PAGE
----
in fair condition in a Hastings hos
pital, suffered a fractured pelvis,
several fractured ribs and internal
injuries. Miss Mitzelfelt received
cuts and bruises and Wulf received
a broken arm.
The sheriff said Rathien, son
of Mr. and Mrs. Harold Rathjen
of Inavale, Neb., apparently died
of a broken neck and internal in
juries shortly after the crash
which took place about 1:30 a.m.
Both Wulf and Rathjen are mem
bers of the Ag Men's Club at
3248 Starr.
drews won four of five debates
but did not make the quarter fi
nals in the men's division. Mel
vyn Eikleberry and Dick Shugrue
had an identical record in the
junior men's division.
Shugrue won a superior rating
in discussion. Miss Bacon and
Eikleberry each rated an excel
lent. Andrews placed first and Mc
Gaffey third in extemporaneous
Miss Copeland and Shugrue each
reached the finals in the poetry
reading contest.
Miss Reimers and Miss Jones
participated in oratory.
Outsido World:
mimmmmi In
IIijIl!l;MpIli; Pll
Egyptians Math
Egyptian underground fighters in Port Said attacked an eight-man
British patrol early Monday with hand grenades and machine guns,
injuring one soldier. Seven Egyptians were arrfsted. It was the first
jutbreak of anti-British sentiment in the city, but authorities feared
;here would be more as the Anglo-French stepped up their evacuation
3f the city.
Dulles' Meetings
Secretary of State Dulles planned separate meetings Monday with
French Foreign Minister Pineau and British Foreign Secretary
Lloyd in his first major step to reknit the Atlantic Alliance torn
by the invasion of Egypt. Dulles said it was the United States' "firm
purpose" to find! a way to negotiate past discords.
Clinton High School's 700 students
grated classes Monday under the watchful eyes of city police, sheriff's
officers and FBI agents. Police said they expected no trouble tat
warned "anyone who starts anything wiH get nailed hard."
Final Movo
Hungary's puppet regime has begun a stern new camnaicn to vioe
sut the last vestiges of opposition
trolled government dissolved the' major workers' councils that hav
tried to negotiate for Hungarian freedom and proclaimed marJki Jw.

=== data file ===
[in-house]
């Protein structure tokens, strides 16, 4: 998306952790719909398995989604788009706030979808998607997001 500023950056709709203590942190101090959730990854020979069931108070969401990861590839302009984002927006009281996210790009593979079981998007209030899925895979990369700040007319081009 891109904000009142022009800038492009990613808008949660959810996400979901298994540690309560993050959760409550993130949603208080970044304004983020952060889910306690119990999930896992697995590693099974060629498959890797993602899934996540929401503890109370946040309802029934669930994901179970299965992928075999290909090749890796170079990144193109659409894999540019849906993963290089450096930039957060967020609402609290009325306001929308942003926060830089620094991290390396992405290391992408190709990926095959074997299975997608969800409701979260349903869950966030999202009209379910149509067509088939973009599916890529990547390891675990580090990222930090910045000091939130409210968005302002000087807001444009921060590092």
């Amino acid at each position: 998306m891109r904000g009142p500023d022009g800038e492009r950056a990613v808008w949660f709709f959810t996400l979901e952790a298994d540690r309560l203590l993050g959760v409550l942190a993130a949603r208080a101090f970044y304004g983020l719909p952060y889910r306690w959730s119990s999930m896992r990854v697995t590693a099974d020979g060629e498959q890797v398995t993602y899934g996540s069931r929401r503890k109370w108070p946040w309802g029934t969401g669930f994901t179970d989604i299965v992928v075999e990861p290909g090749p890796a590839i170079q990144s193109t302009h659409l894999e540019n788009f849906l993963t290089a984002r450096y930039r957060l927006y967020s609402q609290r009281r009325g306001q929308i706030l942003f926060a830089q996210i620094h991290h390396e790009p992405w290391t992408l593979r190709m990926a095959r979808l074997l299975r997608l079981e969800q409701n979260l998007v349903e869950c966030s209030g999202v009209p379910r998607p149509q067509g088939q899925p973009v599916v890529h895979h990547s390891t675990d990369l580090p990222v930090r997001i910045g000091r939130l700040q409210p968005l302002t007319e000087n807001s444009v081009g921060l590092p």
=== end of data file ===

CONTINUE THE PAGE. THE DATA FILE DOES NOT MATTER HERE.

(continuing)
at the University Medical Center
in Omaha is a third reason for
the hike, he said.
The Chancellor said recently two
wards at the University Hospital
were closed, removing 34 badly
needed beds from use by Nebraska
indigents at the only state hospi
tal in Nebraska providing them
medical-surgical care.
Rising operating costs, competi
tion for the services of medical
doctors, nurses and medical tech
nicians makes the entire request
for the Omaha branch of the Uni
versity a budget "must" he said.
Of the $1,100,000 increase asked
for the Hospital half would go for
the student nurse program. At
present, Dr. Hardin said, due to
personnel shortages, many student
nurses must handle wards, in
stead of being in classes.
On another reason for the in
crease, some $1,170,000 budgeted
for activities in the field of agri
culture, the Chancellor said, "If
anybody does anything about the
drouth, who will it be but the Uni
versity?" referring to NU's re
search program.
A necessary building program
adding to the costs of maintaining
classrooms and .laboratories and
the many other services necessary
to support the teaching endeavor,
was a fifth and final reason listed
by the Chancellor on why the en
tire budget increase must be met.
Mortar Board:
Late Date
Night Set
For Friday
The annual Motor Board-sponsor
ed Late Date Night will be held
A. W. S. hours have been ex
tended from 12:30 to 1:30 a.m. so
that girls at organized houses may
stay out an extra 60 minutes pro
viding that they pay 1 cent for each
minute past 12:30 they axe out.
Mortar Boards or house represent
atives will be at each house be
tween 12:30 and 1:30 to collect the
money. Girls refusing to pay will
be subject to A. W. S. regulations
comcerning late minutes.
Houses participatfng are Alpha
Chi Omega, Alpha Omicron Pi,
Alpha Phi, Alpha Xi Delta, Chi
Omega, Delta Delta Delta, Delta
Gamma, Gamma Phi Beta, How
ard Hall, International House,
Kappa Alpha Theta, Kappa Delta,
Kappa Kappa Gamma, Loomis
Hall, Love Memorial Hall, PI Beta
Phi, Residence Halls for Women,
Sigma Delta Tau, Sigma Kappa,
Terrace Hall, Wilson Hall and
Zeta Tau Alpha.
Proceeds of the event will go
to the foreign Student Tour of Ne
braska cities which Mortar Board
sponsors and conducts in the
Ag College
To Present
The annual Ag College Christ
mas Program will be held De
cember 19, at 7:30 p.m. in h
College Activities Building.
" Rev. Rex Knowles, University
pastor of the Congregational-Presbyterian
House, will give the
Christmas message, and Dr. Ralph
Lewis of St. Paul's Methodist
Church will give the Invocation.
A musical program, under the
direction of Mrs. Altinas Tullis
will be presented by the Ag Col
lege Chorus.
The Ag Executive Board and
Ag Student Union are co-sponsoring
the event. Carolyn Edwards
and Willa Waldo are the general
chairmen and in charge of the
program. Otner chairmen art
Bert WeichentJial, publicity; Doris
Eby and Don Schick, Invitations;
Carol Smith and Dick Hagemeier,
decorations; and Allen Trumble
and Stan Harglegoad, ushers.
Tickets are available at the Ag
Union Activities Office. There is
no admission charge.
were scheduled to return to into-
to Moscow rule. The Soviet con